In A Portrait of Five Dynasties China, Glen Dudbridge translates and comments on dozens of brief memoirs written by Wáng Rényù 王仁裕 (880-956). Among them are this vivid account of a plague of locusts beginning around 941 and ending in 943.
Late in the Tianfu reign of [Later] Jin (936-944) the world suffered a great plague of locusts which would not be dispersed for years on end. On foot they covered the land, on wing they blotted out the sky. Crops and vegetation vanished without a trace from the bare earth. The nymphs (a kind of locust) at their peak swarmed about in uncountable numbers, even floating on rivers, crossing mountain ridges and passing over pools and moats as thought they were stepping on level ground. They came into people’s homes, and no-one was able to control them. They penetrated doorways, entered through windows. They blocked up wells and latrines. They fouled bed curtains, nibbled away books and clothing. Day after day and night after night the misery was unendurable.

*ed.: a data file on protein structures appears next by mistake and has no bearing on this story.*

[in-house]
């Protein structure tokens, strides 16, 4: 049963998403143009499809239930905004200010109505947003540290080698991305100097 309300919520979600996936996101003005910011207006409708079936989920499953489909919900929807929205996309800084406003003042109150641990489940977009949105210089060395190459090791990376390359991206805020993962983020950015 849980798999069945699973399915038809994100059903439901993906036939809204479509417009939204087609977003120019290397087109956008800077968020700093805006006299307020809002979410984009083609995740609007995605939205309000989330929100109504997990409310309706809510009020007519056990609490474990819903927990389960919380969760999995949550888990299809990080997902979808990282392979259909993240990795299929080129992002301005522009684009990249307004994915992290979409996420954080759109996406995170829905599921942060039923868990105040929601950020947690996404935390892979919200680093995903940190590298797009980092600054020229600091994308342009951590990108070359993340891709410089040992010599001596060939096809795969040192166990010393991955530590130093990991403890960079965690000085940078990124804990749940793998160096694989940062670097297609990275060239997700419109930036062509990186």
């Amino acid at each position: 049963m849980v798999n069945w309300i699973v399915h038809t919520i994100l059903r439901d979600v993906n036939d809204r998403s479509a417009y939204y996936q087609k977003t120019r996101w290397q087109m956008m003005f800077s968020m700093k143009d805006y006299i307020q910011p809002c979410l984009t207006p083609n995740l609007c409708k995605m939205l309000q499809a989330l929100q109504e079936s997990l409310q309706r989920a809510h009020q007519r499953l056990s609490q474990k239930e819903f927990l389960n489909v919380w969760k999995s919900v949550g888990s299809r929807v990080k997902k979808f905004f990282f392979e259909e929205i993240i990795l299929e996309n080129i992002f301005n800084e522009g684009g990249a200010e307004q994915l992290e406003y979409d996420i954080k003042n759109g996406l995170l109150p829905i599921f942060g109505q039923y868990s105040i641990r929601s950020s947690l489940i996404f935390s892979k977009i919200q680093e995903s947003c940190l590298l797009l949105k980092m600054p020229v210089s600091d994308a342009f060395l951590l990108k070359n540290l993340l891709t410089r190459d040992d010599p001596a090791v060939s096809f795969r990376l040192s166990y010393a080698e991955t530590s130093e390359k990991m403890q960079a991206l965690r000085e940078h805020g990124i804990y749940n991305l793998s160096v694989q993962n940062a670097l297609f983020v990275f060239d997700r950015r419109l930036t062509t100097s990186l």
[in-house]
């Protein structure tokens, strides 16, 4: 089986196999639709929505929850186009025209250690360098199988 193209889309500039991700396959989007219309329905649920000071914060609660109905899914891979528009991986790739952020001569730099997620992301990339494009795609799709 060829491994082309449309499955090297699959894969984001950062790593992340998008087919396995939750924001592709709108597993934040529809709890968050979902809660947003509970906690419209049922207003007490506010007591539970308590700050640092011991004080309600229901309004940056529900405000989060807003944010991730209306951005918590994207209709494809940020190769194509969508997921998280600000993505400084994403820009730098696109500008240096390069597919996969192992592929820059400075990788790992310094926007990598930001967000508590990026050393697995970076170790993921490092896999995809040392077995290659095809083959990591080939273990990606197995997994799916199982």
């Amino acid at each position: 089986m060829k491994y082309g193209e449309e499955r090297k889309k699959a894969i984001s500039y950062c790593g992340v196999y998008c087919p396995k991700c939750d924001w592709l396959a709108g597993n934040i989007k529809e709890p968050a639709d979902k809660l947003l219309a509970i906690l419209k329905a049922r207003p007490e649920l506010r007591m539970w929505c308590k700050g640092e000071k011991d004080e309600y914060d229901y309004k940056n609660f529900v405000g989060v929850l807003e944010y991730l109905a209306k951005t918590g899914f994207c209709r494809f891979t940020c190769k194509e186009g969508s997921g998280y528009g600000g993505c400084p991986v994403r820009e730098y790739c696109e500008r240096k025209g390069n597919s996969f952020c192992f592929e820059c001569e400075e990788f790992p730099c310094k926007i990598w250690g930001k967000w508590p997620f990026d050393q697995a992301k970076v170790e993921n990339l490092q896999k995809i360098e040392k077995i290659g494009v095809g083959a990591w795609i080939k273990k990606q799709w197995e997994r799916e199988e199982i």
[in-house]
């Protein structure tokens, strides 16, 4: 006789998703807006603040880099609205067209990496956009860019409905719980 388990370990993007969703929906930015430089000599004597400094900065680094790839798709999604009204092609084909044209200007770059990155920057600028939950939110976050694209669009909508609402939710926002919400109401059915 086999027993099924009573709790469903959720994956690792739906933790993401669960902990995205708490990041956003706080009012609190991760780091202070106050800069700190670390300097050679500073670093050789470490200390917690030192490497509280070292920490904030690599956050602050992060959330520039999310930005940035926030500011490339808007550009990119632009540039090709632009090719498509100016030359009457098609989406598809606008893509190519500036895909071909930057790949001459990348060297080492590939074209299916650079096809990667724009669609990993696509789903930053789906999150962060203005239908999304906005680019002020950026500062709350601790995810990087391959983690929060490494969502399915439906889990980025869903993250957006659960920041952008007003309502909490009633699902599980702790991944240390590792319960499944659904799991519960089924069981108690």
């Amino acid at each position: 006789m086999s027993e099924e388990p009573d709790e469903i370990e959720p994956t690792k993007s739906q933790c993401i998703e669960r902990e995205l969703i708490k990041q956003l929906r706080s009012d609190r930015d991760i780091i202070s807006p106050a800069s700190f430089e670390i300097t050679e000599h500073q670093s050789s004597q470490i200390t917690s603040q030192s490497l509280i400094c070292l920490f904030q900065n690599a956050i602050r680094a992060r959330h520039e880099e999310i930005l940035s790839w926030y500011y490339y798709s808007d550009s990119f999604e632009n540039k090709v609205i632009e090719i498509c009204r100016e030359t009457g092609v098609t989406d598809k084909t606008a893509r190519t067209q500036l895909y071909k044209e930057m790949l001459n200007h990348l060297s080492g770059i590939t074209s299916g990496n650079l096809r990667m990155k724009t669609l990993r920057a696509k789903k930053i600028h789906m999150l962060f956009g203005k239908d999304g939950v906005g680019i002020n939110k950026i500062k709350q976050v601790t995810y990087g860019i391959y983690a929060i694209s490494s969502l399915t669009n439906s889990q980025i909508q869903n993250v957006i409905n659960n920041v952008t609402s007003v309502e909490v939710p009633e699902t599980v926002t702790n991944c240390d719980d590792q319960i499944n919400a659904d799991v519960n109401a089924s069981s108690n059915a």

In Yuncheng County there was a farming family who kept a dozen pigs at the time when the nymphs arrived in force on the lakes and marshlands. The pigs leapt upon them to eat them, and in a trice had eaten themselves into a state of immobility. But the nymphs were hungry too, and now munched on the pigs, piling up in a mass. The pigs, tired out, were unable to fend them off, and all were killed by the nymphs.
In the year guimao (943) the locusts, clasping on to vegetation, all withered away. As they say, it is heaven that bestows life and death.